Authorization (also spelt Authorisation) is the function of specifying access rights to resources, which is related to information security and computer security in general and to access control in particular. More formally, "to authorize" is to define access policy. For example, human resources staff are normally authorized to access employee records, and this policy is usually formalized as access control rules in a computer system. During operation, the system uses the access control rules to decide whether access requests from (authenticated) consumers shall be granted or rejected. Resources include individual files' or items' data, computer programs, computer devices and functionality provided by computer applications. Examples of consumers are computer users, computer programs and other devices on the computer.
Access control in computer systems and networks relies on access policies. The access control process can be divided into two phases: 1) policy definition phase, and 2) policy enforcement phase. Authorization is the function of the policy definition phase which precedes the policy enforcement phase where access requests are granted or rejected based on the previously defined authorizations.
Most modern, multi-user operating systems include access control and thereby rely on authorization. Access control also makes use of authentication to verify the identity of consumers. When a consumer tries to access a resource, the access control process checks that the consumer has been authorized to use that resource. Authorization is the responsibility of an authority, such as a department manager, within the application domain, but is often delegated to a custodian such as a system administrator. Authorizations are expressed as access policies in some type of "policy definition application", e.g. in the form of an access control list or a capability, on the basis of the "principle of least privilege": consumers should only be authorized to access whatever they need to do their jobs. Older and single user operating systems often had weak or non-existent authentication and access control systems.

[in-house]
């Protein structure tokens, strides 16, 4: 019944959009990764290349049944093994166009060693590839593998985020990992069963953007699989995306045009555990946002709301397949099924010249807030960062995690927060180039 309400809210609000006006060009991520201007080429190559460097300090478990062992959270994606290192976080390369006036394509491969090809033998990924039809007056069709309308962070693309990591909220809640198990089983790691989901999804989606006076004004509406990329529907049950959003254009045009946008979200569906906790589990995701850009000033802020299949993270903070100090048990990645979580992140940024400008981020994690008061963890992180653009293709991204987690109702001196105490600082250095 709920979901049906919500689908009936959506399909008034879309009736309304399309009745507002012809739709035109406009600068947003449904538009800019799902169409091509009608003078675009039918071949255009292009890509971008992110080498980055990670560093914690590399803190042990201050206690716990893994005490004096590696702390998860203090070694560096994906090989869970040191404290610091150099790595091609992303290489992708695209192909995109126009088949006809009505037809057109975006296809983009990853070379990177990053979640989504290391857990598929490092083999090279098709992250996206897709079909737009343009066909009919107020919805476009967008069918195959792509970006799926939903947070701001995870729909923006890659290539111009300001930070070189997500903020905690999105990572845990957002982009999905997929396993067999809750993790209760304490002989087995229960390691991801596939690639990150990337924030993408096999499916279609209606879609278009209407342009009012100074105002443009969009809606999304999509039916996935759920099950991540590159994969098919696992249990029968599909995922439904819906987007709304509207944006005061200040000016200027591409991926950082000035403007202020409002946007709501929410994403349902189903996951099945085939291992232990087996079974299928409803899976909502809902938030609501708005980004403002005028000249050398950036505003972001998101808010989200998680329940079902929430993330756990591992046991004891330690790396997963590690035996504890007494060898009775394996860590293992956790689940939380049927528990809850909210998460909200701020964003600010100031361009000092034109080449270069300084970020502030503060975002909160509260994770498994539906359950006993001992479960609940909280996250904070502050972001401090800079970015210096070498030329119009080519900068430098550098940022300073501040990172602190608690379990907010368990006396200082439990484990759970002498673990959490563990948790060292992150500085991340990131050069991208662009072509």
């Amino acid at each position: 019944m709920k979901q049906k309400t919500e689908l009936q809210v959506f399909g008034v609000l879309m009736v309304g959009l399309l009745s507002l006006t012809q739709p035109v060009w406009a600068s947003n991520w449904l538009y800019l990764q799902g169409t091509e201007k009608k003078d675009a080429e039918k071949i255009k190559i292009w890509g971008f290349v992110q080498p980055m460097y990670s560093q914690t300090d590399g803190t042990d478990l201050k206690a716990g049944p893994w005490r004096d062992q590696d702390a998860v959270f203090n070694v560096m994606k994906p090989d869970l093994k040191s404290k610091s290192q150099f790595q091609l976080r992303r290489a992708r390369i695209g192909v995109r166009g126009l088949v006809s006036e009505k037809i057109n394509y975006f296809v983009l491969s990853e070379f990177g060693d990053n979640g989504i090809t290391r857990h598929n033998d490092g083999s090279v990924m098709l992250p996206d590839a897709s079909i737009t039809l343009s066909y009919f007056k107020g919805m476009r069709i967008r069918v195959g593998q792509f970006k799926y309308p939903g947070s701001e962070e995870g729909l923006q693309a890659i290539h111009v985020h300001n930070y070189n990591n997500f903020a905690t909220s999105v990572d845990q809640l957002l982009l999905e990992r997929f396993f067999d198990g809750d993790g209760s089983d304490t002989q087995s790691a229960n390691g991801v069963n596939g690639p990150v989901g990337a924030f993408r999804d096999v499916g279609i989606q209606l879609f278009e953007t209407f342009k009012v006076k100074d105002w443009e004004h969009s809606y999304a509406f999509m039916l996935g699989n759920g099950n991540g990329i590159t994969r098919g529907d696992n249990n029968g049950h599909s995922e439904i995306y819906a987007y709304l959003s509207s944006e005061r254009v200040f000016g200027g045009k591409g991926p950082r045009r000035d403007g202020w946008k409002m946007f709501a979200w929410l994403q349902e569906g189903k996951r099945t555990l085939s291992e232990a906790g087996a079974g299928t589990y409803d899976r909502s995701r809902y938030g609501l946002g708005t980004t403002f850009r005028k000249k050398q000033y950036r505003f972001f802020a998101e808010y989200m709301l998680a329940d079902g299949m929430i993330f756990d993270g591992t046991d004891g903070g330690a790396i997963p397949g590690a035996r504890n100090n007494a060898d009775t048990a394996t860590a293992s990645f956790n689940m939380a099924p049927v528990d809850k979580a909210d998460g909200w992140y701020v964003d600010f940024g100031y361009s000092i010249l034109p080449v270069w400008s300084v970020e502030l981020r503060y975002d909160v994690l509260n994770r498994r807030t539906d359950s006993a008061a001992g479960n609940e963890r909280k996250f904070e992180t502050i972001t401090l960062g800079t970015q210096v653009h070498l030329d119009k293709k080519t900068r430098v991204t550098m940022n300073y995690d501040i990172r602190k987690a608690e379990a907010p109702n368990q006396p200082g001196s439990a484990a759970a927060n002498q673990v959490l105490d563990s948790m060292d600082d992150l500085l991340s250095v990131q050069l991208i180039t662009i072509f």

"Anonymous consumers" or "guests", are consumers that have not been required to authenticate. They often have limited authorization. On a distributed system, it is often desirable to grant access without requiring a unique identity. Familiar examples of access tokens include keys and tickets: they grant access without proving identity.
Trusted consumers that have been authenticated are often authorized to unrestricted access to resources. "Partially trusted" and guests will often have restricted authorization in order to protect resources against improper access and usage. The access policy in some operating systems, by default, grant all consumers full access to all resources. Others do the opposite, insisting that the administrator explicitly authorizes a consumer to use each resource.
Full article ▸